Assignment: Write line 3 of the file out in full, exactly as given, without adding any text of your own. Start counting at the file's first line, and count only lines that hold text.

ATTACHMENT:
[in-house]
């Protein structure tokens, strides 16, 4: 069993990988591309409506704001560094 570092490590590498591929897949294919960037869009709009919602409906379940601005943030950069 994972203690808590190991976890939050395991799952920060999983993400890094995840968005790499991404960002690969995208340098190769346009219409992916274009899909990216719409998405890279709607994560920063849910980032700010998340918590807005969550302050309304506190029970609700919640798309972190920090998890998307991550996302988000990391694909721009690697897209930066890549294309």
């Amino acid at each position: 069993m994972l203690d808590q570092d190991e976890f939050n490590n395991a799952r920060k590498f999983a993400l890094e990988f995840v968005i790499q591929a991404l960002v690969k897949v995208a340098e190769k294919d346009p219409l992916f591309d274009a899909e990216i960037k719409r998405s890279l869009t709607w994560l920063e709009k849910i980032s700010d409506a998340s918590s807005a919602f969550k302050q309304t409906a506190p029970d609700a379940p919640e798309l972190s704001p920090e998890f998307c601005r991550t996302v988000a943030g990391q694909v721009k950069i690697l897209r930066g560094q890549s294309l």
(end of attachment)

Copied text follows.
């Amino acid at each position: 069993m994972l203690d808590q570092d190991e976890f939050n490590n395991a799952r920060k590498f999983a993400l890094e990988f995840v968005i790499q591929a991404l960002v690969k897949v995208a340098e190769k294919d346009p219409l992916f591309d274009a899909e990216i960037k719409r998405s890279l869009t709607w994560l920063e709009k849910i980032s700010d409506a998340s918590s807005a919602f969550k302050q309304t409906a506190p029970d609700a379940p919640e798309l972190s704001p920090e998890f998307c601005r991550t996302v988000a943030g990391q694909v721009k950069i690697l897209r930066g560094q890549s294309l």